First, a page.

Often, once a veteran finds employment, he remains in the shelter until he has the funds saved to move into an apartment. Veterans also may seek education through institutions of higher learning such as Midlands Technical College and the University of South Carolina. Veterans are also encouraged to volunteer in the community. Many residents are skilled in trades such as painting and landscaping and may lend these talents to the community as a way of fulfillment and giving back.
One of the center’s rules for their residents is that they have to leave their dorm room after 8 a.m. each morning. The center feels that if veterans remain in bed all day, it’s not beneficial for their recovery or their physical or mental well-being. Counseling is made available to veterans suffering with PTSD and other mental health issues. “The vast majority of us have PTSD to a certain degree,”Wardlaw said. Wardlaw adds that the best way to deal with the condition is to try to help the veteran stay calm through a method of “kindness, love, forgiveness, compassion." He says it helps that nearly everyone present at the center is a veteran, making it easy for a PTSD sufferer to open up and talk about his fears. “We’ve been there, done that, so we know how to talk to the (residents) and calm them down.”
Veterans are some of the country’s most vulnerable people. Rates of homelessness and suicide among veterans are extremely high compared to those among non-veterans. This is why the mission of the center is such a remarkable one. “Often people take what we do as armed forces members for granted,” Credle said. “Sometimes the veterans need a little backup too.” Credle’s comeback story is not unique among center residents; many of them go on to gainful employment with businesses in the area and beyond.
The retreat’s statistics for success are astounding. If you measure it in numbers, it is really the premier facility in the southeast in terms of veterans that it has successfully helped. Its holistic based approach, a program that goes to the core of the problem and repairs that “foundation” of the person, is a large part of that success. All of Christ Central’s programs look at things this way. They strongly believe that it’s not enough to get a man a job, instead you have to repair the whole person, curing any underlying problems with his body and mind, so that the person will be able to keep the job, and eventually take back control of his life and destiny. For this reason, Christ Central, the core organization that manages the retreat, has been asked to work with hundreds of programs that serve the hurting.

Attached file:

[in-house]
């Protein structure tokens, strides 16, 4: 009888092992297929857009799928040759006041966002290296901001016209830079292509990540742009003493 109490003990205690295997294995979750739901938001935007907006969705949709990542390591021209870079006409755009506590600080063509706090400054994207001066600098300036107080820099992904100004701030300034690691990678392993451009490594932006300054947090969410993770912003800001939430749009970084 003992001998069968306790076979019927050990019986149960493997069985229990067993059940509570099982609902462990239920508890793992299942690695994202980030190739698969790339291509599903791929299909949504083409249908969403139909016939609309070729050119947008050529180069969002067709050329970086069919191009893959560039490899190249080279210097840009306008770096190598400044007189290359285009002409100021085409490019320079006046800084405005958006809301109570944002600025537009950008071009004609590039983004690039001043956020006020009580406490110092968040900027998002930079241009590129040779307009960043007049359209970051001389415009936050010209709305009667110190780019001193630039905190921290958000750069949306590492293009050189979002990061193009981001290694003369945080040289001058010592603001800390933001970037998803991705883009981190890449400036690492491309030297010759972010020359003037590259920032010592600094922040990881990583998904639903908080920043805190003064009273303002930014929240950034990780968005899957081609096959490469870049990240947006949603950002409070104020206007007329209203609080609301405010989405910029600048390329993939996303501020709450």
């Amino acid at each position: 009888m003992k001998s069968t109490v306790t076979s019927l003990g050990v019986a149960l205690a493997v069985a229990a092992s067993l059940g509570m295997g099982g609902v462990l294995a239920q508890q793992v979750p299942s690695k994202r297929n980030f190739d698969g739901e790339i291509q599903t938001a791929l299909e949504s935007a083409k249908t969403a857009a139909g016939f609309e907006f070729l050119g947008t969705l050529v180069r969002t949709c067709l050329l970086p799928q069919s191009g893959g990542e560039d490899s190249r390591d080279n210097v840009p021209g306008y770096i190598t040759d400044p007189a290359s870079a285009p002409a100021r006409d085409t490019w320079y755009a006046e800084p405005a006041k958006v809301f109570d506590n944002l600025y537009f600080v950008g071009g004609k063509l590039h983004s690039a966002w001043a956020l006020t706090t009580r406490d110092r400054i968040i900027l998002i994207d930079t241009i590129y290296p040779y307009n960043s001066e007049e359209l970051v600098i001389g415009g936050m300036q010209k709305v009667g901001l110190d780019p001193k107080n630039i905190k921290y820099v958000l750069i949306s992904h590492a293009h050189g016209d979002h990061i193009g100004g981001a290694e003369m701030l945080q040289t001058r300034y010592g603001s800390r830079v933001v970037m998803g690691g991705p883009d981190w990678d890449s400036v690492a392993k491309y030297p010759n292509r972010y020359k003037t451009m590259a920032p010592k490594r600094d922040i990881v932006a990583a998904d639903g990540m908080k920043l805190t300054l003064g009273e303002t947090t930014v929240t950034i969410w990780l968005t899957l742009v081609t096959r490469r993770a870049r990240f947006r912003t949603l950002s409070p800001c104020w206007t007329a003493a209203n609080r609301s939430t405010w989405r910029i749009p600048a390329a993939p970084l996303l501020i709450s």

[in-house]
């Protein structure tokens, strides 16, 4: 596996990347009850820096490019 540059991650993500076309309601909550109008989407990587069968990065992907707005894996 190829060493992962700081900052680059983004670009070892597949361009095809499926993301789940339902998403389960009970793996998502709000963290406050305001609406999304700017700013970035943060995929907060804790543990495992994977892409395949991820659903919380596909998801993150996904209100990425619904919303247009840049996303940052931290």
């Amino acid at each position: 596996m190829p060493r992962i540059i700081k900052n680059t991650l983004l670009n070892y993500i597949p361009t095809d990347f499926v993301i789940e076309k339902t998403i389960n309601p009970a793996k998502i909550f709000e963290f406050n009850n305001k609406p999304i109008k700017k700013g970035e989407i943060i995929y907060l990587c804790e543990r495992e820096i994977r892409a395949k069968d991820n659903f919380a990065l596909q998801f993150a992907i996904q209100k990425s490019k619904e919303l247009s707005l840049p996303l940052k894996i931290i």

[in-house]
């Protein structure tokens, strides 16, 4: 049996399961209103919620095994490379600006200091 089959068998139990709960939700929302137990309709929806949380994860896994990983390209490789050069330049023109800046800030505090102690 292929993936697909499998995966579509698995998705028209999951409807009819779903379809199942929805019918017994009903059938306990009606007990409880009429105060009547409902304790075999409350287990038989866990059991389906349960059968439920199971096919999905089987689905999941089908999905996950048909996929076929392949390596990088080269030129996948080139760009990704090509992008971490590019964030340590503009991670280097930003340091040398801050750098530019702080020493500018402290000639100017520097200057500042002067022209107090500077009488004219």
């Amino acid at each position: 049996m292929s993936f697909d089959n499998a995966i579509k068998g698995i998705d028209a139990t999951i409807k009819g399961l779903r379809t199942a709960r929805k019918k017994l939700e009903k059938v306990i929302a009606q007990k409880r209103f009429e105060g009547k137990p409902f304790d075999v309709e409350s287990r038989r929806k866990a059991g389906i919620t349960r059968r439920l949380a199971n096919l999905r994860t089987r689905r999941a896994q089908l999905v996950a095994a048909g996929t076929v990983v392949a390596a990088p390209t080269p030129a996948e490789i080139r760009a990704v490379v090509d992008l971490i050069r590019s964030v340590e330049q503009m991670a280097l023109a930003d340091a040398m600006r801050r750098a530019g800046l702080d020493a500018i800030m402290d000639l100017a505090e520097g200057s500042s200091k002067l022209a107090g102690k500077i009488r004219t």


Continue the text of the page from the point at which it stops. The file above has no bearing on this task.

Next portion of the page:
Due in part to the support of the VA and community philanthropists, the center does not have major fundraising drives. In the words of Wardlaw, the overall philosophy of the organization is that, “God will provide everything we need.” Though the center is rooted in the teachings of the Christian faith, it welcomes veterans of all religions, including atheists and agnostics.
Though monetary donations are not actively sought, the shelter is always seeking donations such as clothing. Credle says that there is a particular need most of the time for pants with waist sizes from 30-36 and lengths of 32-34. Average sized shoes, and large to triple extra-large shirts and jackets are also needs the facility usually has. Wardlaw says that when veterans leave the center for apartments, furniture is often out of their price range so donations of items such as couches, beds, and chairs are also welcomed.
For more information on the Central Midlands Transitional Retreat, visit christcentralminstries.org, or call (803) 359-5018. Central Midlands Transitional Retreat is located at 201 Duffie Drive in Lexington.